Real-time video compositing allows the moving images of Ramona to be composited with the other virtual performers, specifically Ramona’s back up dancers. These are composited together with images of her virtual environments, which can be static or moving. Ramona can be made to appear to be actually on the set of a television program. For example, she could sit on the coach with Jay Leno and she would appear to be there like any other guest. On television, she can perform on the stage along with other real performers.
The software model for Ramona was created by scanning a human model in a special three dimensional body scanner and head scanner employing lasers and three-dimensional digital image capture. These images were then manipulated in the computer by human artists to create Ramona’s unique appearance.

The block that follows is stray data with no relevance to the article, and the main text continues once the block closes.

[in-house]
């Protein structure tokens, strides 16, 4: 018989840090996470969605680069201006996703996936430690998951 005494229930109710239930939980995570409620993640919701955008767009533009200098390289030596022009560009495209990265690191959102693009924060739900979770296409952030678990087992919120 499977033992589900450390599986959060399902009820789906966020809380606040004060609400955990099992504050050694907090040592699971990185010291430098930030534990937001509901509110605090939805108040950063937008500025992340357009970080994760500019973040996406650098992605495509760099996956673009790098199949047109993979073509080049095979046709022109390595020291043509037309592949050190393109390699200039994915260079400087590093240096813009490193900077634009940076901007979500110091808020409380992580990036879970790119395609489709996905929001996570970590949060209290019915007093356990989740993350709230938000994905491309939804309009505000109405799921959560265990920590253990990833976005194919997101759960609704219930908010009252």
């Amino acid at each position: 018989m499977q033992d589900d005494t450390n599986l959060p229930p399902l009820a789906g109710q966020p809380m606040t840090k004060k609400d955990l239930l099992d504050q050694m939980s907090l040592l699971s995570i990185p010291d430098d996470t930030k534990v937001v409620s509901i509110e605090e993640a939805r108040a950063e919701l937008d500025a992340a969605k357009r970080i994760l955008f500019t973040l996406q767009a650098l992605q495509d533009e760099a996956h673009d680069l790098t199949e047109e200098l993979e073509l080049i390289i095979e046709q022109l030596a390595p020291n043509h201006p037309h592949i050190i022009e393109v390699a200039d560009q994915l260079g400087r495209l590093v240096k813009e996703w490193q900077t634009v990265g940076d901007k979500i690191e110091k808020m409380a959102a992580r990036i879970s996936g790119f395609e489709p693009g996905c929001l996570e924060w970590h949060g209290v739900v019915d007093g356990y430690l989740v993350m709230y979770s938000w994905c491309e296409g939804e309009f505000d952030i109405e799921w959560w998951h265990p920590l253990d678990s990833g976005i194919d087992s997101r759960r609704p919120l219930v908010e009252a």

How long did it take to develop the technology behind Ramona?
Many of the subsystems have been in development for years and derive from work in speech recognition (for the phoneme recognition), music synthesis (for the gender bending of my voice to Ramona’s voice), and real-time image rendering (to create Ramona’s moving image). I had the idea to create Ramona as a result of my visit to SIGGRAPH, the nation’s leading graphics show, in July of 2000, where I gave the keynote address. The integrated technology to create Ramona and the creation of her actual image, voice, and personality then took about seven months, at which time we launched Ramona at TED11.
There are about 20 people involved on our own staff plus our “Ramona Technology Consortium,” which consists of over a dozen leading companies in virtual reality and web enabling technologies. All together, there were over 50 people making significant technology and creative contributions to the creation of Ramona.